If you want to have a successful writing retreat, you need to remove as many distractions as possible. Tell friends and family you’ll be away writing and don’t want to receive texts or calls while you are gone. Remove social media apps from your phone. Turn your phone on “do not disturb” so you don’t get interrupted while you’re writing. Whatever you can do to eliminate distractions, do it. Trust me on this one.
Day One, it might not seem so hard to stay away from distractions, but after you’ve been writing a lot, you’ll likely find it harder to keep your focus if you’ve got notifications dinging all around you. If you take the time and effort to remove or control these potential distractions ahead of time, you’ll be so glad you did. And you’ll get a lot more done!
I realize this may seem like a personal preference more than anything, but trust me when I say that this advice comes purely from my own experiences with eating both healthy and terrible at writing retreats. I’ve done it both ways!
When I first started going on retreats and doing what I call “hotel nights”, I used it as an excuse to eat ALL the junk food. I loaded up on Red Bull, oreos, chips, pizza, and other terrible foods. I thought that as long as I kept eating during breaks, I would have the energy to keep going. Plus, at the time, food like pizza made me happy, and I wanted to have fun on these retreats and treat them like vacations.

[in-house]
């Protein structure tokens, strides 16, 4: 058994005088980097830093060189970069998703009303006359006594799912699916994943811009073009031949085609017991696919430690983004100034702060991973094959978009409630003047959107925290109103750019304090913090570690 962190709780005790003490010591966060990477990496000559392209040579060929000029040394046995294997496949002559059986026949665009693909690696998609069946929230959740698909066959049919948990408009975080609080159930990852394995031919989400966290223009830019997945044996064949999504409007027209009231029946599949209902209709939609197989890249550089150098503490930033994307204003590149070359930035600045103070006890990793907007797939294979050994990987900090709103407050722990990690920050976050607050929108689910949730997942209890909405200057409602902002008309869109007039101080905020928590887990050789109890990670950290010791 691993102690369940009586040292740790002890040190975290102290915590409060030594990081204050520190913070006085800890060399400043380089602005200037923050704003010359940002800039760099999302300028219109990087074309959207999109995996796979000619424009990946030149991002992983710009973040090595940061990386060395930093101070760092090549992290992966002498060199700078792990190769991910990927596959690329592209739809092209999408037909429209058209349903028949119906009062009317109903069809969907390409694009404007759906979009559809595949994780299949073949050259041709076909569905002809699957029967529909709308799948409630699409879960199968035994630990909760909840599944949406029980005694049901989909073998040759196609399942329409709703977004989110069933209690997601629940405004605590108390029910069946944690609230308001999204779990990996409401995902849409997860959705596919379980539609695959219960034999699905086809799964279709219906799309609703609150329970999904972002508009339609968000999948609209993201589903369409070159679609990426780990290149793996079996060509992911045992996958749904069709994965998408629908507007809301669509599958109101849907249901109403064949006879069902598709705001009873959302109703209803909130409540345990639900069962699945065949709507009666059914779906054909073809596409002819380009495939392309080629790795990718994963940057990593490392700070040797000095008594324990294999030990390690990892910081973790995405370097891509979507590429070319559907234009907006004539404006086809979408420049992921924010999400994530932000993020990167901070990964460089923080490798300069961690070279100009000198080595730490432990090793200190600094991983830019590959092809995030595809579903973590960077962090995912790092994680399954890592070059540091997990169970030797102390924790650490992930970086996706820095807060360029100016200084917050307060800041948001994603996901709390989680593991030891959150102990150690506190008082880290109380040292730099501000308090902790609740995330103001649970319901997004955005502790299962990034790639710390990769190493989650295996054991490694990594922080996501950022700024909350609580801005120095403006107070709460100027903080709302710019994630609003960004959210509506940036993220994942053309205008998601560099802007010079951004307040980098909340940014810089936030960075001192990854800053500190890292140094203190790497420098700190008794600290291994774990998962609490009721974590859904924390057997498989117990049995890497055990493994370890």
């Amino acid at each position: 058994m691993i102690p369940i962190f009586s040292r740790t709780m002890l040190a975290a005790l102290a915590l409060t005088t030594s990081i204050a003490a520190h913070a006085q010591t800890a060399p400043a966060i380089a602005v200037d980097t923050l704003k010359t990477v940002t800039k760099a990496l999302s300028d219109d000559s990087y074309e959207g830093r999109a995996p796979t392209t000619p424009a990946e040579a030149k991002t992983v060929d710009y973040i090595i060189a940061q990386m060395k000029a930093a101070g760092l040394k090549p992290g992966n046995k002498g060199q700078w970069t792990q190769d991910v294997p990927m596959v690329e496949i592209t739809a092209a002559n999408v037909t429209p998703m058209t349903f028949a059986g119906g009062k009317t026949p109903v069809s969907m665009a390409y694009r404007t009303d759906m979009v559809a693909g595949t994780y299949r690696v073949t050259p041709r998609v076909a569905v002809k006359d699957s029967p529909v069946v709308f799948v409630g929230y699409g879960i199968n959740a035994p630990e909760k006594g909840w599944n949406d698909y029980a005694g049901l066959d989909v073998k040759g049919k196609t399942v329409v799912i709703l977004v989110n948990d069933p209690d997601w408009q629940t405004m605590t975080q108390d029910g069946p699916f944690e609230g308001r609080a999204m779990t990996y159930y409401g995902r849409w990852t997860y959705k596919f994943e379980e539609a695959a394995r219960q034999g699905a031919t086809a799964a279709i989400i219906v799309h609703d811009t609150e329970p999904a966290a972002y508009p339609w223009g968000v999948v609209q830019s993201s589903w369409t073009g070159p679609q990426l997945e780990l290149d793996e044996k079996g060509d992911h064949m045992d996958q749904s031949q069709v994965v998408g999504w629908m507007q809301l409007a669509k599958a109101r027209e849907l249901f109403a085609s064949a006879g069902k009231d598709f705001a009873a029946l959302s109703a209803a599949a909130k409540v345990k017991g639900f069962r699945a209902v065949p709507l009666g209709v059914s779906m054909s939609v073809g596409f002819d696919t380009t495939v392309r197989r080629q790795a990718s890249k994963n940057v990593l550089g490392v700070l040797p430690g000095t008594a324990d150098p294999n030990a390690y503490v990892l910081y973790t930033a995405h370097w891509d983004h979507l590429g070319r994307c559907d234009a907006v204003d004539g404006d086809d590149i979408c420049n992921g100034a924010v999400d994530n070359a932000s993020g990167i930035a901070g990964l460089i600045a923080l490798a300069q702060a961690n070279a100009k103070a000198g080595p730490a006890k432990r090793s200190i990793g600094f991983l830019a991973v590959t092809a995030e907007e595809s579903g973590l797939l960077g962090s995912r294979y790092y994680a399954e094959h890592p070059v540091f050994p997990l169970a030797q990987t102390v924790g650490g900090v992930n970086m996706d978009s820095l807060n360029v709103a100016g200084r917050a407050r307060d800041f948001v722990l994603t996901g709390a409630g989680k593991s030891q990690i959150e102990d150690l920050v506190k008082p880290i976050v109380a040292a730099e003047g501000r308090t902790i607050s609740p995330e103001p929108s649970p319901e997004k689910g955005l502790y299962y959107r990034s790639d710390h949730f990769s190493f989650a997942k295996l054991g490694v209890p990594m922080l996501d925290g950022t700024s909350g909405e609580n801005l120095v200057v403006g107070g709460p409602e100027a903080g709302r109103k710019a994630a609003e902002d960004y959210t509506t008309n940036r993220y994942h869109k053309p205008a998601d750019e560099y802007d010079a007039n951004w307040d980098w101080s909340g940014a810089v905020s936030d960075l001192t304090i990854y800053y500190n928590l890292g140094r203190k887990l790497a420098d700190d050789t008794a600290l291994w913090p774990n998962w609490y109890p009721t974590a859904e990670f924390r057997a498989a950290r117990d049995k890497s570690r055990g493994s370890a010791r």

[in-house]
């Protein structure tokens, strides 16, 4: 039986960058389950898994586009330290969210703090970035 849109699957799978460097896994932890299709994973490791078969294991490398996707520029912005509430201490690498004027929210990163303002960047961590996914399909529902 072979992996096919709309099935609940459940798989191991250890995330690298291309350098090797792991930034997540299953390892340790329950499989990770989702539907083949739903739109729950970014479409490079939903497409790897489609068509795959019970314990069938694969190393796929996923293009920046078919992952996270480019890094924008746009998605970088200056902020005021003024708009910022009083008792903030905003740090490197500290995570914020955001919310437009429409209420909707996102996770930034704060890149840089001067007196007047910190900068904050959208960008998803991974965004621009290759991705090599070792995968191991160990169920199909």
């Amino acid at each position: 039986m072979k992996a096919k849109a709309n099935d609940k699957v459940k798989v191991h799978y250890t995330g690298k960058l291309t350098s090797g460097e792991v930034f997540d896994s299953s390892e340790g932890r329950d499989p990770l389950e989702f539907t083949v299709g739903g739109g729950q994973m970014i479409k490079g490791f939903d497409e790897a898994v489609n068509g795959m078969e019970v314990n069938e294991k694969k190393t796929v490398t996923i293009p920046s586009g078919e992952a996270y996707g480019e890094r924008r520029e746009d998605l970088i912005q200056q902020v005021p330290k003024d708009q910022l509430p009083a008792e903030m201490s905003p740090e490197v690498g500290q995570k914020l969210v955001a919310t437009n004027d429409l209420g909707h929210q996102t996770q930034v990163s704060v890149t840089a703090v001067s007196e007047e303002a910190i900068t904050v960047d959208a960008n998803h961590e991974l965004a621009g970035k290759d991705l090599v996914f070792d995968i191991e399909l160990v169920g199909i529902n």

But what I found was that eating this way made me crash hard at some point during the night. I would feel bloated and tired by midnight, and despite cracking open another Red Bull, I would want to crawl into bed. I also found that I was so much more easily distracted.
After a particularly brutal recovery period after one of my writing retreats, I made the decision to try something new. I was going to eat as healthy as possible and see if I had a better result. Sure enough, I had the best writing retreat of my life. I felt so much better the entire time, I had more focus, and I got a lot more words with less effort.
After that, I committed to always eating healthy on my writing retreats. For me, that means no sugar or flour, no breads, no fried foods, and nothing but water, coffee, or tea to drink. I tend to stick to high-protein breakfasts, lots of veggies for lunch and dinner, and whole foods. For snacks, I choose things like veggies and hummus rather than chocolate bars.